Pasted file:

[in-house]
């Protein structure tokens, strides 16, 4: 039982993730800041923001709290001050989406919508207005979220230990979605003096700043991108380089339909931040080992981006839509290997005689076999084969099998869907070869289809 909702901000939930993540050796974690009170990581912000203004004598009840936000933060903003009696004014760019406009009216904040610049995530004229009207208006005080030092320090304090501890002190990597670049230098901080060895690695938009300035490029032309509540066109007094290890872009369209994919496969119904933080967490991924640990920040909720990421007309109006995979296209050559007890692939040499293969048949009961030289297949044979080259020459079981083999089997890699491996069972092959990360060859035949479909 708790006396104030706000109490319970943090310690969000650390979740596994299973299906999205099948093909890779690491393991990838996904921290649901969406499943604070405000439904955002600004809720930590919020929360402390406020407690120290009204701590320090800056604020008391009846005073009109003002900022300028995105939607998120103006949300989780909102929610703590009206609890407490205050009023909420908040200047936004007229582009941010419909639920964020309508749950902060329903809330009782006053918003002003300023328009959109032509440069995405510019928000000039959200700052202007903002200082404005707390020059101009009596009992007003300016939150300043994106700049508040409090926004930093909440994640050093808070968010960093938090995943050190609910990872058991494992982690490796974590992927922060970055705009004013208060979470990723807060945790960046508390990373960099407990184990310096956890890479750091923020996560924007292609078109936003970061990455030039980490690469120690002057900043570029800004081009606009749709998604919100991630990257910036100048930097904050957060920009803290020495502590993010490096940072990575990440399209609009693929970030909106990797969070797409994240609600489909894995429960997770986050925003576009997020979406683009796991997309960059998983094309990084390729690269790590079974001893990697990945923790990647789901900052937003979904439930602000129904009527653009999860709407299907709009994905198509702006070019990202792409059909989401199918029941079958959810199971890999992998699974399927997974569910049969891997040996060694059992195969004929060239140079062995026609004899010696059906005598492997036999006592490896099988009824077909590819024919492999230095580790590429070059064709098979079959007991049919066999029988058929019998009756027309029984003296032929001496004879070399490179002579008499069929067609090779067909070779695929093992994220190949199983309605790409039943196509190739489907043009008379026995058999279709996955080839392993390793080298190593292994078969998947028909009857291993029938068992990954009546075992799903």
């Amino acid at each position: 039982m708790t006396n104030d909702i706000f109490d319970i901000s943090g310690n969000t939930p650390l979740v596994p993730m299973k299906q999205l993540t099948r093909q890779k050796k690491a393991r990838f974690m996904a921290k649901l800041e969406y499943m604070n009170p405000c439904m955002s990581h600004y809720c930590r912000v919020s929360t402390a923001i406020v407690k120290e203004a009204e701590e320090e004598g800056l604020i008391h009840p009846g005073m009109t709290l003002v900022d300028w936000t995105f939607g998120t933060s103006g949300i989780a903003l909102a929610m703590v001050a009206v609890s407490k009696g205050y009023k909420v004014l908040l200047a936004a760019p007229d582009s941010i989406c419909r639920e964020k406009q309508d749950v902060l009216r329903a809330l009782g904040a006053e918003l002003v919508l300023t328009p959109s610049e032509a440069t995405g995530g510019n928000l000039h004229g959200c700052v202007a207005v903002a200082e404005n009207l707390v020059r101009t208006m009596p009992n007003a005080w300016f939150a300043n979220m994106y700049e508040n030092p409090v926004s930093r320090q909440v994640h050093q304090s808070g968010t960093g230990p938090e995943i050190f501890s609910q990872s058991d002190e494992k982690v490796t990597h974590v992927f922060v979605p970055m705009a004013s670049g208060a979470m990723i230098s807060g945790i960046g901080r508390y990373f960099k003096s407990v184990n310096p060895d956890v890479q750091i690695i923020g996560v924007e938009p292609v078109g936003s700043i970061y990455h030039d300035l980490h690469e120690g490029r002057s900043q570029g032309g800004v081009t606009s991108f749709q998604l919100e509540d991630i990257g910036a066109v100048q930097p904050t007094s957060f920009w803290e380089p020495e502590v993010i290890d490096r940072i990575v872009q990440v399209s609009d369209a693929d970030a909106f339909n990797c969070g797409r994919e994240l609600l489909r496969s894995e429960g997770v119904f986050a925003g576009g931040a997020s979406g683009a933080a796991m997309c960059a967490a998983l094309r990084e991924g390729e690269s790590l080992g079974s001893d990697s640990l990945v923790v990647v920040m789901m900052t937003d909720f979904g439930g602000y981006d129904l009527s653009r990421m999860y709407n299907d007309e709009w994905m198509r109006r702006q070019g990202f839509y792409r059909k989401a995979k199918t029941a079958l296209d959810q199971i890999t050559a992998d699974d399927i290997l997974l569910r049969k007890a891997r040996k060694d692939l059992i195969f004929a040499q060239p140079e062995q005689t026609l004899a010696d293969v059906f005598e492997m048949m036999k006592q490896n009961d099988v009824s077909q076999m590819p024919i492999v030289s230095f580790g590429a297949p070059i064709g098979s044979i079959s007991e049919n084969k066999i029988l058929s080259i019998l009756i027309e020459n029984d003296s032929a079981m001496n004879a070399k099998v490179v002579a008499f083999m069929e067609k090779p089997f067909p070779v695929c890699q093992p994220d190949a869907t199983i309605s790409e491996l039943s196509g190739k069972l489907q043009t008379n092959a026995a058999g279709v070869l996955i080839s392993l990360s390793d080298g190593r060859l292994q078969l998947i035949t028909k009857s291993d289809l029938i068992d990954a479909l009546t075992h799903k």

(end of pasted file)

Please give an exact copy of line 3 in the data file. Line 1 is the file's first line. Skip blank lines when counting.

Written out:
């Amino acid at each position: 039982m708790t006396n104030d909702i706000f109490d319970i901000s943090g310690n969000t939930p650390l979740v596994p993730m299973k299906q999205l993540t099948r093909q890779k050796k690491a393991r990838f974690m996904a921290k649901l800041e969406y499943m604070n009170p405000c439904m955002s990581h600004y809720c930590r912000v919020s929360t402390a923001i406020v407690k120290e203004a009204e701590e320090e004598g800056l604020i008391h009840p009846g005073m009109t709290l003002v900022d300028w936000t995105f939607g998120t933060s103006g949300i989780a903003l909102a929610m703590v001050a009206v609890s407490k009696g205050y009023k909420v004014l908040l200047a936004a760019p007229d582009s941010i989406c419909r639920e964020k406009q309508d749950v902060l009216r329903a809330l009782g904040a006053e918003l002003v919508l300023t328009p959109s610049e032509a440069t995405g995530g510019n928000l000039h004229g959200c700052v202007a207005v903002a200082e404005n009207l707390v020059r101009t208006m009596p009992n007003a005080w300016f939150a300043n979220m994106y700049e508040n030092p409090v926004s930093r320090q909440v994640h050093q304090s808070g968010t960093g230990p938090e995943i050190f501890s609910q990872s058991d002190e494992k982690v490796t990597h974590v992927f922060v979605p970055m705009a004013s670049g208060a979470m990723i230098s807060g945790i960046g901080r508390y990373f960099k003096s407990v184990n310096p060895d956890v890479q750091i690695i923020g996560v924007e938009p292609v078109g936003s700043i970061y990455h030039d300035l980490h690469e120690g490029r002057s900043q570029g032309g800004v081009t606009s991108f749709q998604l919100e509540d991630i990257g910036a066109v100048q930097p904050t007094s957060f920009w803290e380089p020495e502590v993010i290890d490096r940072i990575v872009q990440v399209s609009d369209a693929d970030a909106f339909n990797c969070g797409r994919e994240l609600l489909r496969s894995e429960g997770v119904f986050a925003g576009g931040a997020s979406g683009a933080a796991m997309c960059a967490a998983l094309r990084e991924g390729e690269s790590l080992g079974s001893d990697s640990l990945v923790v990647v920040m789901m900052t937003d909720f979904g439930g602000y981006d129904l009527s653009r990421m999860y709407n299907d007309e709009w994905m198509r109006r702006q070019g990202f839509y792409r059909k989401a995979k199918t029941a079958l296209d959810q199971i890999t050559a992998d699974d399927i290997l997974l569910r049969k007890a891997r040996k060694d692939l059992i195969f004929a040499q060239p140079e062995q005689t026609l004899a010696d293969v059906f005598e492997m048949m036999k006592q490896n009961d099988v009824s077909q076999m590819p024919i492999v030289s230095f580790g590429a297949p070059i064709g098979s044979i079959s007991e049919n084969k066999i029988l058929s080259i019998l009756i027309e020459n029984d003296s032929a079981m001496n004879a070399k099998v490179v002579a008499f083999m069929e067609k090779p089997f067909p070779v695929c890699q093992p994220d190949a869907t199983i309605s790409e491996l039943s196509g190739k069972l489907q043009t008379n092959a026995a058999g279709v070869l996955i080839s392993l990360s390793d080298g190593r060859l292994q078969l998947i035949t028909k009857s291993d289809l029938i068992d990954a479909l009546t075992h799903k």